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Cooper Hefner … California senator?
That could be a reality in 2022 as the 28-year-old announced Monday that he’s running to represent California’s 30th Senate District as a Democrat with a progressive policy platform. The seat is currently held by Democrat Holly J. Mitchell, though she revealed plans last year to run for a post on the Los Angeles County Board of Supervisors. The 30th Senate District encompasses areas of Culver City, Ladera Heights, Westmont and the Crenshaw, downtown and Florence neighborhoods of the city.
Hefner, the youngest son of late Playboy magnate Hugh Hefner, has worked primarily as a media executive and was the heir apparent of the publishing empire following his father’s death. However, he transitioned out of the family business in the spring of 2019 and had been focusing on launching a media company of his own while answering a call for service that led him to the Air Force and teaching. He currently serves on the board of Chapman University, where he studied, has various nonprofit posts and was recently named a fellow of the German Marshall Fund.
Those who have kept a close eye on Hefner’s social media imprint might not be surprised by Monday’s news as Hefner has been flexing a more political voice in recent months, commenting on issues such as the Supreme Court’s decision on DACA, the New York Times bombshell investigation about the Russian government’s alleged bounties to assassinate members of the United States Armed Forces in Afghanistan, and the United States’ fractured relationship with the World Health Organization. Hefner has also hosted various political fundraisers and pressed the flesh with presidential candidates including Joe Biden and Kamala Harris.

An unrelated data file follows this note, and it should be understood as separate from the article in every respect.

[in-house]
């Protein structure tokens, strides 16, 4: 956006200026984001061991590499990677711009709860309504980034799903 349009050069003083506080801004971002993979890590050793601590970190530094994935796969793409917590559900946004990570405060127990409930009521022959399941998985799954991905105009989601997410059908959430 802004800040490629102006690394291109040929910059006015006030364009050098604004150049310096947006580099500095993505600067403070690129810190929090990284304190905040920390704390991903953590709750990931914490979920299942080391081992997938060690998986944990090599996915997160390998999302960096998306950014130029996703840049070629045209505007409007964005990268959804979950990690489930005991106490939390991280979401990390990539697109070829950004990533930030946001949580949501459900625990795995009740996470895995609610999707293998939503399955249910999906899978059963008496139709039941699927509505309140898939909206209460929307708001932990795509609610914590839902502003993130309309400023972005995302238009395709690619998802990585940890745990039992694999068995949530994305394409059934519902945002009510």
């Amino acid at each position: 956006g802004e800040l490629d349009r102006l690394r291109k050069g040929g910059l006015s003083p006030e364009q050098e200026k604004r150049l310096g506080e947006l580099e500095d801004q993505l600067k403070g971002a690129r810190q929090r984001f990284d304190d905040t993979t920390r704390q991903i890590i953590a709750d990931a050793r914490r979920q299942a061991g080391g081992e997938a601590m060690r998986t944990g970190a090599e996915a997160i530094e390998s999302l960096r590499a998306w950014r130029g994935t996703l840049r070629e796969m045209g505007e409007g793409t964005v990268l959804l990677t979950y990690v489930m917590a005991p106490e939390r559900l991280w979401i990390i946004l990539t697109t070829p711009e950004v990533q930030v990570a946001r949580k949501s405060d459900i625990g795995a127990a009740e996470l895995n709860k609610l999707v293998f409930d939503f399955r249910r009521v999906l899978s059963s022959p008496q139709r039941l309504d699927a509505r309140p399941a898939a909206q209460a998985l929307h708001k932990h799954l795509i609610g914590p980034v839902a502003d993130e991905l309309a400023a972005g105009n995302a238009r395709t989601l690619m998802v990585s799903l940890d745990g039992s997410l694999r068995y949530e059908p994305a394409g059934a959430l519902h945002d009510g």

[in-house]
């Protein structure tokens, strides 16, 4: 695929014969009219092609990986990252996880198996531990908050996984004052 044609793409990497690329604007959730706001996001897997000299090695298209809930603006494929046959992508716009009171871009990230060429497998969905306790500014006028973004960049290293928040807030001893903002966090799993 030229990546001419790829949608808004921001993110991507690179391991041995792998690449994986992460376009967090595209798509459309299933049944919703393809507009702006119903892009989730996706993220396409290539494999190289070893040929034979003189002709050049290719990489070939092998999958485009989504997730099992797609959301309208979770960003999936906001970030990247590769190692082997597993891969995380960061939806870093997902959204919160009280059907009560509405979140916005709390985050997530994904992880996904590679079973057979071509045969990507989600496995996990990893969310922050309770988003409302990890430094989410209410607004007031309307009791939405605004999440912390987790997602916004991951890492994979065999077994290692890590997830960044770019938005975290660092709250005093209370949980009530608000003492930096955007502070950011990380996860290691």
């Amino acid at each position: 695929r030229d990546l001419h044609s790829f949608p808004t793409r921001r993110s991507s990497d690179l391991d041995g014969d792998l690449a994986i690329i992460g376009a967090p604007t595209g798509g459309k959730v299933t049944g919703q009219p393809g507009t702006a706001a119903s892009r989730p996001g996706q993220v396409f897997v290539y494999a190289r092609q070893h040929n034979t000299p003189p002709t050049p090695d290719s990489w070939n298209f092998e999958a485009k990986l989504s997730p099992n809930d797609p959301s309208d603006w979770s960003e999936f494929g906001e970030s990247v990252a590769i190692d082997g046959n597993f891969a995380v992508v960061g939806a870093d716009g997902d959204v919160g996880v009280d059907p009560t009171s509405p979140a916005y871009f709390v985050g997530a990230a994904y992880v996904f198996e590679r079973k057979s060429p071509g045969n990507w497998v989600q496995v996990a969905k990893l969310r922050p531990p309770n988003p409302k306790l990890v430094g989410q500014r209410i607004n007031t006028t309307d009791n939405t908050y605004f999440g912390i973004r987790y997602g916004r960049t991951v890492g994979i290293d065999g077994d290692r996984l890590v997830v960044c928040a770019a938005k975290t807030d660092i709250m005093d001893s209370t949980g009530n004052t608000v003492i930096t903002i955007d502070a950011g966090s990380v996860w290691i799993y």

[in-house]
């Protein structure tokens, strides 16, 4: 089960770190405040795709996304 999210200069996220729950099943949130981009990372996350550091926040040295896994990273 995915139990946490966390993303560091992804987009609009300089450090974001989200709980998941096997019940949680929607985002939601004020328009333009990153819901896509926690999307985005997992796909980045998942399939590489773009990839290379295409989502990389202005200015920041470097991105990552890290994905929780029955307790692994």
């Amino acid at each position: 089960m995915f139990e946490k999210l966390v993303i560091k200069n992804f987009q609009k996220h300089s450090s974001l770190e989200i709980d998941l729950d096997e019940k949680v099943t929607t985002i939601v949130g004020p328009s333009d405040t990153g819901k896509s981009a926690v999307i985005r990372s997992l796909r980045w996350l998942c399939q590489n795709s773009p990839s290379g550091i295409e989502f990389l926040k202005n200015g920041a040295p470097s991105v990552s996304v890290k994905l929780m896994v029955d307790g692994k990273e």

In an interview with The Hollywood Reporter, Hefner, who is expecting his first child with wife Scarlett, opens up on his Senate bid, his take on how California’s leaders are handling the COVID-19 crisis and what his father would say about this new chapter in his career, Cooper for California.
You’ve hinted that you had political ambitions but have now made it official with the launch of an exploratory committee for a California Senate seat in 2022. Why now?
It’s important for me to differentiate between a career politician and a public servant genuinely interested in advocating and working for people. I’m not engaging in this to be a career politician. I’m not walking down this road to serve myself. I am concerned about my community and our government institutions, now more than ever before. The last several years I have asked myself, “What more can I do for others?” For me, that answer manifested in working with local and national NGOs to develop organizational strategy, and as of last year serving as an Airman in the United States Air Force Reserve; however, I felt compelled to do more. It became clear that working to serve the public good and engaging in delivering innovative solutions to the complex problems facing our communities was the right road for me.
Growing up, did you have political ambitions, or when did you know this would be an avenue for you for public service?
For as long as I can remember I have had a deep interest in how our government institutions work, have been fascinated with discussing and defining morality, and have always been interested in people and relationships. If those are your interests, a road you might find yourself driving toward is public service. I believe I’ve been passionate for much of my life about serving the public; however, it took me a great deal of time to figure out how I would go about doing that.
You’re moving into politics after serving in the Air Force Reserves. What did you learn about service from that time?